Two wallabies fighting at the beach


Kommetjie, Western Cape, South Africa

After a walk along Noordhoek beach we drove a few kilometers to Kommetjie and its surfer beach. I am always up for some street photography even on the beach. It was a sunny and windy day with some good surf. I positioned myself in front of a crashing greenish looking wave and waited for a surfer walking along in neoprene. Quite like this shot especially because of the green wave and the kelp in the foreground.

Sydney skyline after sunset

Muizenberg, Western Cape, South Africa

These are the colorful beach houses of Muizenberg. Some people call them 'beach huts', some 'beach house's, others 'bathing boxes' or 'beach boxes'. The beach houses are without a doubt one of the most identifiable and photogenic spots South Africa has to offer. You will find them on different spots along the 32 km long False Bay coastline (i.e. in St. James). But these are by far the most prominent. People rent them for a whole season as changing rooms and for storing surf boards. They are also very popular as backdrops of touristic pictures as well as for big commercials. Originally, they were set up as some kind of a throw-back to the bathing machine of the 1800s. A cart-like structure that was rolled down to the beach allowing the ladies the change in their bathing wear. Please make sure to check my related blogpost with some stunning pictures of this landmark.

Hahei beach during sunrise

Bremm, Rhineland-Palatinate, Germany

The small town of Bremm at the Moselle was one of our first stops during our Germany road trip back in August. We parked the car and walked up through the vineyards until the view of the famous Moselle loop that you can see here as a panoramic. The slopes to the left are the steepest in Europe with 65°. The Romans appreciated the spot as early as 2000 years ago to grow grapevines. They called the hill 'calidus mons' – the hot hill – for it is a south-facing slope with extremely favourable climatic conditions. Today it is called “Calmont”.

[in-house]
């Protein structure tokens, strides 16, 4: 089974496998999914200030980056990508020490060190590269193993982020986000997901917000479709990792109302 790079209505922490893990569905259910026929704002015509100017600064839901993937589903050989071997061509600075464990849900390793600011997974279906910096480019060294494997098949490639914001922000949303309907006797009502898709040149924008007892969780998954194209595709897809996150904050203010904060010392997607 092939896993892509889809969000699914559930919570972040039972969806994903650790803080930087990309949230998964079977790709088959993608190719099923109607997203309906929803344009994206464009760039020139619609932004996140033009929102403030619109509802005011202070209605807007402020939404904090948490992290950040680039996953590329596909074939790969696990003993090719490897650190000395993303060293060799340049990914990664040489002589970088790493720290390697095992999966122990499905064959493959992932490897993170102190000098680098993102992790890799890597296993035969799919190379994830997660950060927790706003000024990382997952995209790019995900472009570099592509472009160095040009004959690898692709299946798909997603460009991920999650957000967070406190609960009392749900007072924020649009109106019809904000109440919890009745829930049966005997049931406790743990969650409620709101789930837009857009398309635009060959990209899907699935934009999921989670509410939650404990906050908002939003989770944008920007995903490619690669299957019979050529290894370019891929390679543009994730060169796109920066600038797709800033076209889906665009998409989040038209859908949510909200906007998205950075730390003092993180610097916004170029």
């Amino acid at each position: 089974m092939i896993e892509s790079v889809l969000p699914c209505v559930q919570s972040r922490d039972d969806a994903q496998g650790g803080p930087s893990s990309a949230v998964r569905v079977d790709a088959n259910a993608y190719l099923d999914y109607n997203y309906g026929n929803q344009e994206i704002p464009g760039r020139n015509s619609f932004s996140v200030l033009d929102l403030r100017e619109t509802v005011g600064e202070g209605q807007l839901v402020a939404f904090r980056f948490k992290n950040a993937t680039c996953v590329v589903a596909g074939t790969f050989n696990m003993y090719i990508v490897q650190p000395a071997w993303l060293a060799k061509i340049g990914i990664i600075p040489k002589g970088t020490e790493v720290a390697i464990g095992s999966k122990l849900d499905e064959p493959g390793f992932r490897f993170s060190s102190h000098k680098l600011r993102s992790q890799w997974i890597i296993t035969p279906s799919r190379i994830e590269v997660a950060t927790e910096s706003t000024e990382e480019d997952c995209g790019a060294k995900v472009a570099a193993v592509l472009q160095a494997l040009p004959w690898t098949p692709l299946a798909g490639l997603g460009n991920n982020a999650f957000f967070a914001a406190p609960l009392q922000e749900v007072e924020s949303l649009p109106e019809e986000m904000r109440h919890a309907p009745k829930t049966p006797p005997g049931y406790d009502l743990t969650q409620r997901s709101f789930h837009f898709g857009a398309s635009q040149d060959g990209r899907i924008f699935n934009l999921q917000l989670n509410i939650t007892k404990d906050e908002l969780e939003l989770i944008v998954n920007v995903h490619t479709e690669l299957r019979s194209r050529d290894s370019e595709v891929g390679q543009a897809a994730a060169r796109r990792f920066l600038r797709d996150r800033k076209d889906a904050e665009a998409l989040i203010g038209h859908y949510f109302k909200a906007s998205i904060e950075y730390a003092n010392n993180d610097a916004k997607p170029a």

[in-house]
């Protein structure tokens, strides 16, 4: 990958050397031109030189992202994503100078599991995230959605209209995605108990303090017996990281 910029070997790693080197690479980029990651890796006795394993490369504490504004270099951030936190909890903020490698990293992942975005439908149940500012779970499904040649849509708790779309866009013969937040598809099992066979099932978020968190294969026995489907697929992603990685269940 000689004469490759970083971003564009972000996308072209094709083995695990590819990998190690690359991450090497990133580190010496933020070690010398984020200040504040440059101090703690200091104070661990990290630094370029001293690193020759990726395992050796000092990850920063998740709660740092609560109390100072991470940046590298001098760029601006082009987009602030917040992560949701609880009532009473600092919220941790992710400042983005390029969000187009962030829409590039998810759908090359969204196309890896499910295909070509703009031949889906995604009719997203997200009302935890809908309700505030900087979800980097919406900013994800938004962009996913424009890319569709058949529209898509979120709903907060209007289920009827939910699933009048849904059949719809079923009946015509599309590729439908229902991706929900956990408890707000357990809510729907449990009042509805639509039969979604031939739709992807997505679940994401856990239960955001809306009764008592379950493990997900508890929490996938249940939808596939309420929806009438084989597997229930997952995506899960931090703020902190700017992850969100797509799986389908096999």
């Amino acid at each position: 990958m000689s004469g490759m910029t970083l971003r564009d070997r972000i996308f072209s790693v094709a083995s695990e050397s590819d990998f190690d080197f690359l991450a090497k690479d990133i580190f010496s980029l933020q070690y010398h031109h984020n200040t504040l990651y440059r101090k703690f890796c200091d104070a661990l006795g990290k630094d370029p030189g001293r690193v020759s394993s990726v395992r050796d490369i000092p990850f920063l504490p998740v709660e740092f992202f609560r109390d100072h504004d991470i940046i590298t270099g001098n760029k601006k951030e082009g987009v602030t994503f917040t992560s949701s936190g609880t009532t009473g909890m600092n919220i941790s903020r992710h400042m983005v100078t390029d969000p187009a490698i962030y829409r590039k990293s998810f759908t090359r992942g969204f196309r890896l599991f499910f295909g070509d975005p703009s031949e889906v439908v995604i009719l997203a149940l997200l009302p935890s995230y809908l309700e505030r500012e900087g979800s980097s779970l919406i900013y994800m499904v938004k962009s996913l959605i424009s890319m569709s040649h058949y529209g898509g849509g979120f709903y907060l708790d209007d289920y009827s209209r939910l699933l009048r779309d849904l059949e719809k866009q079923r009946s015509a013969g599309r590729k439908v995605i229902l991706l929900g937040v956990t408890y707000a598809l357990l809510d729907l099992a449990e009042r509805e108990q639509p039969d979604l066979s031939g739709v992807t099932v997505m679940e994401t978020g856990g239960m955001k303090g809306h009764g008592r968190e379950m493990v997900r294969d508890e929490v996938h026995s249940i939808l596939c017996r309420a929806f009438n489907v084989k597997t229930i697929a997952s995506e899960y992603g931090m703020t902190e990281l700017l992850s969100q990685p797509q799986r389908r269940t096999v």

Milford Sound after sunset

Weltenburger close, Bavaria, Germany

Sometimes you need time to find the treasures in your own "backyard". In this case it took me 42 years of my life to see the Weltenburger close, or the Danube gorge for the first time. Starting from Kehlheim, a Bavarian city along the Danube, we took a ship of the famous white fleet to go up the river for about 45 minutes. A beautiful ship ride up river through some pristine nature. Shortly before you reach the Weltenburg monastery, the oldest monastery brewery of the world, as final destination you pass the Weltenburger close. About 80.000 years ago the backwards erosion created todays river bed of the Danube. It has been named a natural monument as early as 1840. 

Aerial view of Kauai Na Pali Coast

Walhalla Memorial Temple, Bavaria, Germany

The old town of Regensburg was on our list during our summer road trip in Germany. And just outside of Regensburg sits the beautiful Walhalla above the mighty Danube river. We spent a very sunny summer morning at this magnificent location. We had a chance to visit the hall of fame for those people who have been honored in German history. Lots of busts for politicians, sovereigns, scientists and artists of German tongue. The hall itself is a neo-classical building in Donaustauf, Bavaria. It was built between 1830 and 1842 by the Crown Prince Ludwig in order to support the gathering momentum for the unification of many German states.

Three Joshua Trees after sunset

Wilseder Berg, Lower Saxony, Germany

The Lüneburger Heide is about an hour south of Hamburg. We timed the visit of my wife and I with her parents for a Saturday during peak season. Peak season means heather blossom which is normally during August. This is a shot from atop Wilseder Berg, the highest hill around (169 m). Lots of purple heather along many juniper trees.

I am pretty sure that this 2020 collection will stand out in some ways even for the years to come. Didn't travel that much, didn't meet that many people, puts masks on and avoided the crowds. Already looking forward to the time when traveling gets back to what is was, I guess. Feel free to leave a comment about my pictures. If you like what you see make sure to check my previous Top Ten collections of 2019, 2018 and 2017. They are dating back as far as 2014. And be sure to come back this year for some of my new blogposts!